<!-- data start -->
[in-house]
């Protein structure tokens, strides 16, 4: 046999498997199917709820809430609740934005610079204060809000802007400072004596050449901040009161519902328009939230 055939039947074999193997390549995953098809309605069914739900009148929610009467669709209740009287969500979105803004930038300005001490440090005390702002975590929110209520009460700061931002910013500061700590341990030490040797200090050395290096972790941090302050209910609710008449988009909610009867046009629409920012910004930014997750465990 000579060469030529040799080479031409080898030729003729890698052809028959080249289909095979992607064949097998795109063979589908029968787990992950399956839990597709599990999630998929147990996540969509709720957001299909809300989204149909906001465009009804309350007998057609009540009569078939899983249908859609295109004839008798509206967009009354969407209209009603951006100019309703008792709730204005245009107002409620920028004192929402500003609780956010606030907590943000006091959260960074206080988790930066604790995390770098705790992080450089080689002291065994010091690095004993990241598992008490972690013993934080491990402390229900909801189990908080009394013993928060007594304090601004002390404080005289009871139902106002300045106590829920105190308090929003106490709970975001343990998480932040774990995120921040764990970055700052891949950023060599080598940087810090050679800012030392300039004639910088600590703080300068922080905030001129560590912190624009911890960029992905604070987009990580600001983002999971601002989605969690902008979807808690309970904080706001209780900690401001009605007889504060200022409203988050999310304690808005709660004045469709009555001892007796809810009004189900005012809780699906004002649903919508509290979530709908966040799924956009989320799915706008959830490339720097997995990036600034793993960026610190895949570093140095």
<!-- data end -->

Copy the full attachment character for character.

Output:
[in-house]
């Protein structure tokens, strides 16, 4: 046999498997199917709820809430609740934005610079204060809000802007400072004596050449901040009161519902328009939230 055939039947074999193997390549995953098809309605069914739900009148929610009467669709209740009287969500979105803004930038300005001490440090005390702002975590929110209520009460700061931002910013500061700590341990030490040797200090050395290096972790941090302050209910609710008449988009909610009867046009629409920012910004930014997750465990 000579060469030529040799080479031409080898030729003729890698052809028959080249289909095979992607064949097998795109063979589908029968787990992950399956839990597709599990999630998929147990996540969509709720957001299909809300989204149909906001465009009804309350007998057609009540009569078939899983249908859609295109004839008798509206967009009354969407209209009603951006100019309703008792709730204005245009107002409620920028004192929402500003609780956010606030907590943000006091959260960074206080988790930066604790995390770098705790992080450089080689002291065994010091690095004993990241598992008490972690013993934080491990402390229900909801189990908080009394013993928060007594304090601004002390404080005289009871139902106002300045106590829920105190308090929003106490709970975001343990998480932040774990995120921040764990970055700052891949950023060599080598940087810090050679800012030392300039004639910088600590703080300068922080905030001129560590912190624009911890960029992905604070987009990580600001983002999971601002989605969690902008979807808690309970904080706001209780900690401001009605007889504060200022409203988050999310304690808005709660004045469709009555001892007796809810009004189900005012809780699906004002649903919508509290979530709908966040799924956009989320799915706008959830490339720097997995990036600034793993960026610190895949570093140095």